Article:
The Laboratory for Biocomputing and Informatics concentrates on developing algorithms for the discovery, analysis, and annotation of DNA sequence features. In the last year, the lab has been working on the following topics:
- Seed design. Homologous DNA sequences have a common evolutionary ancestor and are similar but not identical because of mutations. Seeds are used to search for homologies or repetitive sequences. A seed is a small DNA word which is used to find exact matches which may be part of longer approximate matches. In the previous year, the lab developed a new seed model for detecting homologous sequences when they differ by insertion and deletion mutations. These indel seeds were shown to be more sensitive to repeat detection than an earlier model, spaced seeds. In the last year, we have extended our research on indel and spaced seeds. We showed a new algorithm and data structure, based on the Aho-Curasick pattern matching tree, that allows the determination of optimally sensitive spaced seeds independent of the mutation characteristics of the homologous regions. All previous work in this area detected optimal seeds only for homologous regions with specific mutation characteristics. We are now investigating the use of multiple seeds (both indel and spaced) to improve sensitivity of search and decrease the number of false positive detections. We are able to calculate the sensitivity of multiple seeds using a modification of the previously mentioned algorithm and data structure.
- Tandem Repeats. We have contributed to a study of tandem repeat plasticity in the Dog genome. Previously, it has been argued by one of our collaborators that microsatellite tandem repeats (with periods of 1-6 nucleotides) exhibit increased tendency to undergo slippage mutations which change the number of copies present in individual repeats. This increased ability to mutate was argued to be responsible for the wide diversity in dog morphology. In essence, slippery tandem repeats have allowed the breeding of dogs of all shapes and sizes. The question under investigation was whether the increased slippage tendency was present in dogs before or after domestication began. Examination of many mammalian species showed that in other species of Canidae, the evidence of increase slippage is also present, suggesting that dogs were domesticated because they had a pre-existing plasticity. In other ongoing work, we are investigating approaches for whole genome clustering of tandem repeats by sequence similarity. We have also recently published a paper on our Tandem Repeats Database, a publicly available repository of information on these repeats.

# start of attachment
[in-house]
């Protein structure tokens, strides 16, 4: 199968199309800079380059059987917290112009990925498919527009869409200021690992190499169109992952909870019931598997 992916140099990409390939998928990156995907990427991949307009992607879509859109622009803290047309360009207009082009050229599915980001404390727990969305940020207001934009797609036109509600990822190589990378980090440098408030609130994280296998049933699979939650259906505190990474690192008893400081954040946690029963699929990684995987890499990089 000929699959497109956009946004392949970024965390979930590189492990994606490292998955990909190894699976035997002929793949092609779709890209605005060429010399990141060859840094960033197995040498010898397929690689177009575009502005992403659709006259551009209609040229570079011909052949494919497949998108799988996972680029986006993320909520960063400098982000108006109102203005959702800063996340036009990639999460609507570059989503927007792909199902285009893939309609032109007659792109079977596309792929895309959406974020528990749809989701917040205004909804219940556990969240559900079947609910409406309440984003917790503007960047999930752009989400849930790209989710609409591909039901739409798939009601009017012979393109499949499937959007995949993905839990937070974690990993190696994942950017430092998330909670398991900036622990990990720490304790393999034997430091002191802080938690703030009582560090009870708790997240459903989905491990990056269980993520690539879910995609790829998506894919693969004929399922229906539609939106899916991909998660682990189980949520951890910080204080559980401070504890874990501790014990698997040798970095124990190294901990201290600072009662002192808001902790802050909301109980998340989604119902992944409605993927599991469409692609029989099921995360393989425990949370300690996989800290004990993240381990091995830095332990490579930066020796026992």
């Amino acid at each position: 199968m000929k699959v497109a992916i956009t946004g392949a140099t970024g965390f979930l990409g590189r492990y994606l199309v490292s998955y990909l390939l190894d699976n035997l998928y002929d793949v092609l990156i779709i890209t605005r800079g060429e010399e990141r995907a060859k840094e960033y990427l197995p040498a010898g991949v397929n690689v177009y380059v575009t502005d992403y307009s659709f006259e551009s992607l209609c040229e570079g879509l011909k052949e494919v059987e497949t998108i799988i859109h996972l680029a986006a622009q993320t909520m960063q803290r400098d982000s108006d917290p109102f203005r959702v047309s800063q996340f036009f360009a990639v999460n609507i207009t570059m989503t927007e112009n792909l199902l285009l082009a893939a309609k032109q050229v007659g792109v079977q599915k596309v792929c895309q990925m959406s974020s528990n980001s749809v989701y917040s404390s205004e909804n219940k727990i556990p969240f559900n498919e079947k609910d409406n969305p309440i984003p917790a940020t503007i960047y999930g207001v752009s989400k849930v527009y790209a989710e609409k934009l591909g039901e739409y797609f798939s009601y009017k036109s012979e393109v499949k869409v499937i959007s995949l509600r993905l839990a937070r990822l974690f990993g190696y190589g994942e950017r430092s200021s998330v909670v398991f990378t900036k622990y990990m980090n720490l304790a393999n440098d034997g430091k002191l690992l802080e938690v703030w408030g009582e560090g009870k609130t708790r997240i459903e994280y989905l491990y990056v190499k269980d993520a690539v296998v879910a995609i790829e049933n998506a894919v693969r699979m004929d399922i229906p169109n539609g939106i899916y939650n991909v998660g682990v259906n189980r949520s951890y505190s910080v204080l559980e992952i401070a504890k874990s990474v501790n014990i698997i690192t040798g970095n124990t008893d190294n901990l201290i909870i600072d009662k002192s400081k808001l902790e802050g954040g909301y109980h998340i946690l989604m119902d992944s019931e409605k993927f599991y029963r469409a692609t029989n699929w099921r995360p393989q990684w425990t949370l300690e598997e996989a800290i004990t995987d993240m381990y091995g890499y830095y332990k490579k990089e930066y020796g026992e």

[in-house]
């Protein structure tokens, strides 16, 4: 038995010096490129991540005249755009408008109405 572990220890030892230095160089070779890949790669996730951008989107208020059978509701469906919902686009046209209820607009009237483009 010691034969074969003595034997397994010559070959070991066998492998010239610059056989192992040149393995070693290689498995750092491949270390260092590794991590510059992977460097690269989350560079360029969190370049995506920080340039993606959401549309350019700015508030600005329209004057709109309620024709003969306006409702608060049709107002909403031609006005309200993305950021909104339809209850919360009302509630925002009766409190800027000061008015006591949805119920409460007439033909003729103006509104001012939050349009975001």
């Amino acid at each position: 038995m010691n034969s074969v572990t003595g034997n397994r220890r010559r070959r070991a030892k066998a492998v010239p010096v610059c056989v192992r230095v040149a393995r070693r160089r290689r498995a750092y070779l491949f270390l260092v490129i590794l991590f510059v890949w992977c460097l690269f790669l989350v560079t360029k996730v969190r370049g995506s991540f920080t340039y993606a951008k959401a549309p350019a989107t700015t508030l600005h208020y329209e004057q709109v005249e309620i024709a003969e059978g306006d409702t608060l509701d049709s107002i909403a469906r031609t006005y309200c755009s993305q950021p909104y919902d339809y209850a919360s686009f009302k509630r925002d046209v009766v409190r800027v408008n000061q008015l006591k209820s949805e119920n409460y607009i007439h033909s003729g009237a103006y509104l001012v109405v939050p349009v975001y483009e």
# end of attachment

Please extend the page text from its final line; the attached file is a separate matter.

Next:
- Transposons. We have been involved with the analysis of transposon history in the human and other mammalian genomes. Transposons are nucleic acid sequences that have the ability to copy themselves from one place to another in a genome. One family of transposons in the human genome has over 10,000 individual copies. Each copy is subject to mutation and over time, most transposons become inactive. There have been hundreds of transposon familes active over the course of vertebrate evolution. This research has concentrated on accurately placing the active period of these families along a time line. This was accomplished by observing the interruption of existing transposons by members of another family. An interruption looks like this, where the older transposon is in upper case and the newer one in lower case.
These types of interruption have happened thousands of times. We reconstructing the older interrupted transposons and determined ordering by collecting statistics on which family member was intact and which family member was split in each interruption.
- Copy Number Variation. We are working in collaboration with researchers from the BU medical school to identify copy number variation in participants from the Framingham heart study. Copy number variation refers to small parts of a chromosome, perhaps 10k to 100k long which are deleted or present in multiple copies. It was recently discovered that copy number variation is common across the human population. It most likely contributes to disease, but is also present in "normal" phenotypes. We are building a database for 100k SNP data (whole genome, 100k single nucleotide polymorphism data) to quickly identify copy number variants in some 170 Framingham participants. Ultimately, these variations will be correlated with disease phenotypes and family transmission.
See our list of papers for more details.